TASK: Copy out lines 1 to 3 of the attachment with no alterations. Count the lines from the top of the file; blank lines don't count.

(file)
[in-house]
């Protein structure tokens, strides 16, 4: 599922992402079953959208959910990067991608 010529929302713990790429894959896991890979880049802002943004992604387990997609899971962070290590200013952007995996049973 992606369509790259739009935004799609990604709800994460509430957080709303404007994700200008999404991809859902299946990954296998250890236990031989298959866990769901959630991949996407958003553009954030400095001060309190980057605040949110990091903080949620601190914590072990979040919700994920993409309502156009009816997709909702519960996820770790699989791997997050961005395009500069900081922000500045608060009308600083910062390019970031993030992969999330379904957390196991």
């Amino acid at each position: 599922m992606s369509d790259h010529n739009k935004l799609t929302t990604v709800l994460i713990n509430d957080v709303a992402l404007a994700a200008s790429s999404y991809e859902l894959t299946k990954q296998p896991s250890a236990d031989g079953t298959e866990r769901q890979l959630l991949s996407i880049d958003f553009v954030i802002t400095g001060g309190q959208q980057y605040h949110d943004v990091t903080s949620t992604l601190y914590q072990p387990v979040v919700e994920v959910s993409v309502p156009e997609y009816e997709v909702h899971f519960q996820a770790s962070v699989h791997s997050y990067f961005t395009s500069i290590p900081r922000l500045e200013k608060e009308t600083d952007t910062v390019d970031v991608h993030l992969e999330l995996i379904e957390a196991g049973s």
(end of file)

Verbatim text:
[in-house]
């Protein structure tokens, strides 16, 4: 599922992402079953959208959910990067991608 010529929302713990790429894959896991890979880049802002943004992604387990997609899971962070290590200013952007995996049973 992606369509790259739009935004799609990604709800994460509430957080709303404007994700200008999404991809859902299946990954296998250890236990031989298959866990769901959630991949996407958003553009954030400095001060309190980057605040949110990091903080949620601190914590072990979040919700994920993409309502156009009816997709909702519960996820770790699989791997997050961005395009500069900081922000500045608060009308600083910062390019970031993030992969999330379904957390196991």
């Amino acid at each position: 599922m992606s369509d790259h010529n739009k935004l799609t929302t990604v709800l994460i713990n509430d957080v709303a992402l404007a994700a200008s790429s999404y991809e859902l894959t299946k990954q296998p896991s250890a236990d031989g079953t298959e866990r769901q890979l959630l991949s996407i880049d958003f553009v954030i802002t400095g001060g309190q959208q980057y605040h949110d943004v990091t903080s949620t992604l601190y914590q072990p387990v979040v919700e994920v959910s993409v309502p156009e997609y009816e997709v909702h899971f519960q996820a770790s962070v699989h791997s997050y990067f961005t395009s500069i290590p900081r922000l500045e200013k608060e009308t600083d952007t910062v390019d970031v991608h993030l992969e999330l995996i379904e957390a196991g049973s």